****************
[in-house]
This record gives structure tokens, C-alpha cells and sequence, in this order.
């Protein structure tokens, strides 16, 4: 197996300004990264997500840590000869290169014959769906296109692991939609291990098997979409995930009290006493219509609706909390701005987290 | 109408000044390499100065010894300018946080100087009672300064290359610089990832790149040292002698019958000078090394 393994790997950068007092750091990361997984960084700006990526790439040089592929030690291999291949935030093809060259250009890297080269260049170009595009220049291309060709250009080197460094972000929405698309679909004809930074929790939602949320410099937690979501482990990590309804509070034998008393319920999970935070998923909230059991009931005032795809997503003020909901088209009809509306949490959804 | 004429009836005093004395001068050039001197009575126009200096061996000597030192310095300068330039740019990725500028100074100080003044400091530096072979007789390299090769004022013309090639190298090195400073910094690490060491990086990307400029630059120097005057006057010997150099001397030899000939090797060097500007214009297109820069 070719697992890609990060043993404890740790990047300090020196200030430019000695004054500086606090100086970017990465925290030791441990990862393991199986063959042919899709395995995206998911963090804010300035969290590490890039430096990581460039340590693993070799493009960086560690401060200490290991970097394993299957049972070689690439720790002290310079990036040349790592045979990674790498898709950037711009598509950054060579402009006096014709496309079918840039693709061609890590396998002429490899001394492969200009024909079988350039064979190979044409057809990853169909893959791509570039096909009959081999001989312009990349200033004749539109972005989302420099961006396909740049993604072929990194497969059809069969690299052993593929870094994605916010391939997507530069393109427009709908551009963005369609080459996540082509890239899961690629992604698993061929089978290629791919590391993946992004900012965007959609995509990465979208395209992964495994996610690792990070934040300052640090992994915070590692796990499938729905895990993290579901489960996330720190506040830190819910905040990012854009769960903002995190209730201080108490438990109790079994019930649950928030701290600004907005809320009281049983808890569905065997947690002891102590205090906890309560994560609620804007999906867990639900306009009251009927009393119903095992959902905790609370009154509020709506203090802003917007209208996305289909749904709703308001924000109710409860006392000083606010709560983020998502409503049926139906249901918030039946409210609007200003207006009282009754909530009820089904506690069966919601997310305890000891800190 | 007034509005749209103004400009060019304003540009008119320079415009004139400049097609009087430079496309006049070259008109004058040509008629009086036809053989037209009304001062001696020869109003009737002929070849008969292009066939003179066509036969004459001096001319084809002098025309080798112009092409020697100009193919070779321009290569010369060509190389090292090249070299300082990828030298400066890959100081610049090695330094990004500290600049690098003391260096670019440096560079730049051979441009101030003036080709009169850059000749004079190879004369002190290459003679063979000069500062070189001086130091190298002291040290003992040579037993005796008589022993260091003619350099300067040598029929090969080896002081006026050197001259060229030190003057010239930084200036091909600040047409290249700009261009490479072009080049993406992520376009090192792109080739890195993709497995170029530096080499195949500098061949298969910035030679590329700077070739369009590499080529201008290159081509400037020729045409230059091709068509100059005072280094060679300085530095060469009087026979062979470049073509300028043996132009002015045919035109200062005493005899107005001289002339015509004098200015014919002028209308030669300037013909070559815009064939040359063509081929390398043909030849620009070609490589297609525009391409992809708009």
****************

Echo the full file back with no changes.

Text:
[in-house]
This record gives structure tokens, C-alpha cells and sequence, in this order.
């Protein structure tokens, strides 16, 4: 197996300004990264997500840590000869290169014959769906296109692991939609291990098997979409995930009290006493219509609706909390701005987290 | 109408000044390499100065010894300018946080100087009672300064290359610089990832790149040292002698019958000078090394 393994790997950068007092750091990361997984960084700006990526790439040089592929030690291999291949935030093809060259250009890297080269260049170009595009220049291309060709250009080197460094972000929405698309679909004809930074929790939602949320410099937690979501482990990590309804509070034998008393319920999970935070998923909230059991009931005032795809997503003020909901088209009809509306949490959804 | 004429009836005093004395001068050039001197009575126009200096061996000597030192310095300068330039740019990725500028100074100080003044400091530096072979007789390299090769004022013309090639190298090195400073910094690490060491990086990307400029630059120097005057006057010997150099001397030899000939090797060097500007214009297109820069 070719697992890609990060043993404890740790990047300090020196200030430019000695004054500086606090100086970017990465925290030791441990990862393991199986063959042919899709395995995206998911963090804010300035969290590490890039430096990581460039340590693993070799493009960086560690401060200490290991970097394993299957049972070689690439720790002290310079990036040349790592045979990674790498898709950037711009598509950054060579402009006096014709496309079918840039693709061609890590396998002429490899001394492969200009024909079988350039064979190979044409057809990853169909893959791509570039096909009959081999001989312009990349200033004749539109972005989302420099961006396909740049993604072929990194497969059809069969690299052993593929870094994605916010391939997507530069393109427009709908551009963005369609080459996540082509890239899961690629992604698993061929089978290629791919590391993946992004900012965007959609995509990465979208395209992964495994996610690792990070934040300052640090992994915070590692796990499938729905895990993290579901489960996330720190506040830190819910905040990012854009769960903002995190209730201080108490438990109790079994019930649950928030701290600004907005809320009281049983808890569905065997947690002891102590205090906890309560994560609620804007999906867990639900306009009251009927009393119903095992959902905790609370009154509020709506203090802003917007209208996305289909749904709703308001924000109710409860006392000083606010709560983020998502409503049926139906249901918030039946409210609007200003207006009282009754909530009820089904506690069966919601997310305890000891800190 | 007034509005749209103004400009060019304003540009008119320079415009004139400049097609009087430079496309006049070259008109004058040509008629009086036809053989037209009304001062001696020869109003009737002929070849008969292009066939003179066509036969004459001096001319084809002098025309080798112009092409020697100009193919070779321009290569010369060509190389090292090249070299300082990828030298400066890959100081610049090695330094990004500290600049690098003391260096670019440096560079730049051979441009101030003036080709009169850059000749004079190879004369002190290459003679063979000069500062070189001086130091190298002291040290003992040579037993005796008589022993260091003619350099300067040598029929090969080896002081006026050197001259060229030190003057010239930084200036091909600040047409290249700009261009490479072009080049993406992520376009090192792109080739890195993709497995170029530096080499195949500098061949298969910035030679590329700077070739369009590499080529201008290159081509400037020729045409230059091709068509100059005072280094060679300085530095060469009087026979062979470049073509300028043996132009002015045919035109200062005493005899107005001289002339015509004098200015014919002028209308030669300037013909070559815009064939040359063509081929390398043909030849620009070609490589297609525009391409992809708009």